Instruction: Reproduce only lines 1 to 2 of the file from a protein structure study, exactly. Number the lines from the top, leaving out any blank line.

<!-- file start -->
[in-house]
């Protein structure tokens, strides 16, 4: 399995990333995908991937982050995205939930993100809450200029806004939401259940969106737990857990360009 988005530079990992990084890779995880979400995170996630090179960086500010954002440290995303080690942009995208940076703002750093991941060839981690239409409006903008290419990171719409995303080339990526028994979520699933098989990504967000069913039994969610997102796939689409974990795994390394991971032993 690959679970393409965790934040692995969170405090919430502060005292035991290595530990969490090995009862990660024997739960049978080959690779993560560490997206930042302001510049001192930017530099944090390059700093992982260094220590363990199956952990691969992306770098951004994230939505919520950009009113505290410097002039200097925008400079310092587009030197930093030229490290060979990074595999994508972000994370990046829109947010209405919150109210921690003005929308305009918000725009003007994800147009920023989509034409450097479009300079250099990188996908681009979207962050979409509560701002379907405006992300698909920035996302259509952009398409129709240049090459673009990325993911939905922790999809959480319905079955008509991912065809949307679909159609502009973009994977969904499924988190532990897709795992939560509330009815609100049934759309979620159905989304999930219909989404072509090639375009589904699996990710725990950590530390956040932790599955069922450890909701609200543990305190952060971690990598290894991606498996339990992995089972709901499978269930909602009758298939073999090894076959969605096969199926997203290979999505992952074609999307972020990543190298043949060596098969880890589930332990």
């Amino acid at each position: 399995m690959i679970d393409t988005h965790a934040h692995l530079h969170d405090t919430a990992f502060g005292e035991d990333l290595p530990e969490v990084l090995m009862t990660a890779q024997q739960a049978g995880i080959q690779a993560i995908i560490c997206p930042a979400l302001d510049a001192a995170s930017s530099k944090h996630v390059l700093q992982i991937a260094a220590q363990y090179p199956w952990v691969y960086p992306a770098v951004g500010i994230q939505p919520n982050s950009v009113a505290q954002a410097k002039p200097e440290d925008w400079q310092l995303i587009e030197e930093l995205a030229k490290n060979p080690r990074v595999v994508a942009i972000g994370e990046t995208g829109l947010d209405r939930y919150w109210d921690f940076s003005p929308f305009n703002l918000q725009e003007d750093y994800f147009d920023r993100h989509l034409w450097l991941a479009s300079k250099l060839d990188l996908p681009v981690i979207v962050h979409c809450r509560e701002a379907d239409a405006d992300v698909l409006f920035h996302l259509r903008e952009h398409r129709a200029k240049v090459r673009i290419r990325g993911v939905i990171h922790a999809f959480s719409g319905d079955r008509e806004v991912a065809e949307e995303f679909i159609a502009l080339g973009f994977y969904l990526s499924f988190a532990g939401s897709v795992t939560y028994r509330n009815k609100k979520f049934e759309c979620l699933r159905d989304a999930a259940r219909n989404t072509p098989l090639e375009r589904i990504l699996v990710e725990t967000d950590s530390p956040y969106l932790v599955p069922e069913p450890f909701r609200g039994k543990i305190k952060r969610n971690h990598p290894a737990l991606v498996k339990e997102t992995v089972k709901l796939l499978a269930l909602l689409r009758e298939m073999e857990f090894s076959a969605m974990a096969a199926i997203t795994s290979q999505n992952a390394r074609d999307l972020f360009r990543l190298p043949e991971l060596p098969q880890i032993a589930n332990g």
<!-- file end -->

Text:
[in-house]
């Protein structure tokens, strides 16, 4: 399995990333995908991937982050995205939930993100809450200029806004939401259940969106737990857990360009 988005530079990992990084890779995880979400995170996630090179960086500010954002440290995303080690942009995208940076703002750093991941060839981690239409409006903008290419990171719409995303080339990526028994979520699933098989990504967000069913039994969610997102796939689409974990795994390394991971032993 690959679970393409965790934040692995969170405090919430502060005292035991290595530990969490090995009862990660024997739960049978080959690779993560560490997206930042302001510049001192930017530099944090390059700093992982260094220590363990199956952990691969992306770098951004994230939505919520950009009113505290410097002039200097925008400079310092587009030197930093030229490290060979990074595999994508972000994370990046829109947010209405919150109210921690003005929308305009918000725009003007994800147009920023989509034409450097479009300079250099990188996908681009979207962050979409509560701002379907405006992300698909920035996302259509952009398409129709240049090459673009990325993911939905922790999809959480319905079955008509991912065809949307679909159609502009973009994977969904499924988190532990897709795992939560509330009815609100049934759309979620159905989304999930219909989404072509090639375009589904699996990710725990950590530390956040932790599955069922450890909701609200543990305190952060971690990598290894991606498996339990992995089972709901499978269930909602009758298939073999090894076959969605096969199926997203290979999505992952074609999307972020990543190298043949060596098969880890589930332990």